That was the quote from investor Jeremy Grantham (of GMO fame) in an interview with Advisor Perspectives published 10/22/2020. That we are in a bubble - but it is unlike any other we've seen. The story continued: "Everything is overpriced, he said, but there is no way to say when they will peak. To call that peak, it is useful to look for signs of “crazy” behavior."1 Grantham pointed to SPACs (special purpose acquisition companies), which are having their day in the sun this year, as one sign of the craziness. The stories are everywhere, he noted.
Everywhere indeed. Let me share two further examples of the "making money in stocks is so easy!" phenomenon that found new heights during the third quarter (in the midst of a global pandemic, no less). The first comes from Palm Valley Capital Fund's third quarter commentary:
"During the summer, we noticed an old high school friend updated his job on his online profile to “Retail day trader.” He made the following pitch on social media:
“Just an example if you had invested in $TSLA. Interest in savings is going down and inflation is killing your savings. Put that money to work! Get the absolute cheapest way to trade stocks and two free stocks.”
What followed was a screenshot of an unidentified account 100% invested in Tesla that was up 15% for the day and 291% since inception, leaving a tidy seven figure account balance. He included a link to his Robinhood referral page. Robinhood offers a free share of a random stock if you refer friends. There is a 98% chance the value of the share is between $2.50 and $10. In other words, you earn a few breadcrumbs if you convince your friends to trade speculative stocks. The hook, of course, is showing some hypothetical rich person’s burgeoning single name portfolio."2
So…just cherry pick a well-known in-vogue stock (which according to Macrotrends happened to peak recently at > 15x sales) and throw it up on social media so friends can also play the Robinhood trading video game…
Then there is this example from Longleaf Partners' Global Fund. Speaking to other examples of exuberant investor behavior (e.g. bitcoin fever late 2017; house flipping fever prior to the financial crisis) in their recent commentary, the portfolio managers noted:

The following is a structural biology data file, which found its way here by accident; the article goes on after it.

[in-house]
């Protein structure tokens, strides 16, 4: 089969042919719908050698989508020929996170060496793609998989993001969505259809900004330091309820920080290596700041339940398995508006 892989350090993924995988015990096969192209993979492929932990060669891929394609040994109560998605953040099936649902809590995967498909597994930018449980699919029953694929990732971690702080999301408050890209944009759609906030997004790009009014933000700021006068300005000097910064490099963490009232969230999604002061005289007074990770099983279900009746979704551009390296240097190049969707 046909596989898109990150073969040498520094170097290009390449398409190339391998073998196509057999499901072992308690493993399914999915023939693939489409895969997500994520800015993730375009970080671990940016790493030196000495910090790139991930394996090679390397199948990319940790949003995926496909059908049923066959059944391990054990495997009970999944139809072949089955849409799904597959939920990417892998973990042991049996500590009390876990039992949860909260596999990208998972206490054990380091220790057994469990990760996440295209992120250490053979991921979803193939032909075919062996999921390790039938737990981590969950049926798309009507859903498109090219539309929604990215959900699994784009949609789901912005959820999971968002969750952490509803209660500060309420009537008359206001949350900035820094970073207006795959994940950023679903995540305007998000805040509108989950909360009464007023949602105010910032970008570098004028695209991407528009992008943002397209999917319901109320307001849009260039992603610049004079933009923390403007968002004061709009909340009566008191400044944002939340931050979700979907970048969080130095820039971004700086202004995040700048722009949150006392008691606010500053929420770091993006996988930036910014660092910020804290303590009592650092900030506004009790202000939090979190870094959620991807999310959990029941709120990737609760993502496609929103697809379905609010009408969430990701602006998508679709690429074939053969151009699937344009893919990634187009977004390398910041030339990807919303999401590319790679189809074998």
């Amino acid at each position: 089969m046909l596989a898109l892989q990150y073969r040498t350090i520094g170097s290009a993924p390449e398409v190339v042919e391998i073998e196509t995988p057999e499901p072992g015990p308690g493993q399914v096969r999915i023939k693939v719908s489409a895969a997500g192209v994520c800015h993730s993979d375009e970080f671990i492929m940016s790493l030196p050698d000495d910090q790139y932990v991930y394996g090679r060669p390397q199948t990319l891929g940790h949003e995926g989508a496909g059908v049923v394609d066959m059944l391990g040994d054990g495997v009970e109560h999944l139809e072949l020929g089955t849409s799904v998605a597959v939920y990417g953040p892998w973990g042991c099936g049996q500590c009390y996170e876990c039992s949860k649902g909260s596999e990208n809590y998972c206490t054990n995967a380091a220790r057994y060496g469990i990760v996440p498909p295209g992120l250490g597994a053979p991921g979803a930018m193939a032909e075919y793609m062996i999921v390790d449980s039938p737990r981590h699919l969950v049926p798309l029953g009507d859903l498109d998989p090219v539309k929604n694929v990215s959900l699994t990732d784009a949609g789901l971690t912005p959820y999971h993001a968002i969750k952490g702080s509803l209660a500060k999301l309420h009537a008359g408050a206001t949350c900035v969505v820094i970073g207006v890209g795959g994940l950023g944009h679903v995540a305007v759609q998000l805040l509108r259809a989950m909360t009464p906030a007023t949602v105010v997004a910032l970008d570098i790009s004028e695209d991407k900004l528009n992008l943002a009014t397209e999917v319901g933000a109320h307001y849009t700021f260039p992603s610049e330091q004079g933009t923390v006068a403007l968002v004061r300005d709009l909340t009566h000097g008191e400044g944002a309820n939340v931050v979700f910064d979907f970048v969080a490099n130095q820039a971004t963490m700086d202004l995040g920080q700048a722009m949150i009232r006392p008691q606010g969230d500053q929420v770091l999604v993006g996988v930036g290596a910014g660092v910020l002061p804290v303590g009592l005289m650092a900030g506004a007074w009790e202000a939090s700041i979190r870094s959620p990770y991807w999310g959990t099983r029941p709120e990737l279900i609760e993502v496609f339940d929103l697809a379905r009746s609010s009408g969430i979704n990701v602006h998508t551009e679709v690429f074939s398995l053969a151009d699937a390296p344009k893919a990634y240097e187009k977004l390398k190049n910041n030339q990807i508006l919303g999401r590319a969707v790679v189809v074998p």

"But we have to go back to 1999-2000 to see a retail frenzy for certain stocks at similar levels [to what] we are seeing today. Putting a sad 2020 twist on the old “shoeshine boy test”, one of us recently lost someone close to us but was unable to attend the small funeral service due to COVID restrictions and family obligations. While texting with the family member who was able to attend, she reported back not on the details of the service, but rather on all of the questions about options trading and an electric vehicle stock from the guests in attendance!"3
The "shoeshine boy test" is a reference to the stock market exuberance of the late 1920s, which preceded the great depression, when even shoeshine boys were confidently handing out stock tips to their customers.
One more quote to put all this in perspective:
"So as we enter the fourth quarter, we remain EVER incredulous on many fronts as to what is happening around us, and…we don’t see a lot of intellectual reasons to completely swap out an investment process and philosophical underpinnings that have “centuries” of demonstrated success. Pay a fair price for a great business, buy decent assets at distressed prices, find people who are stealing with you versus stealing from you, think long-term, don’t over diversify…"4
And that - not chasing the stock du jour - sounds like a good plan to us.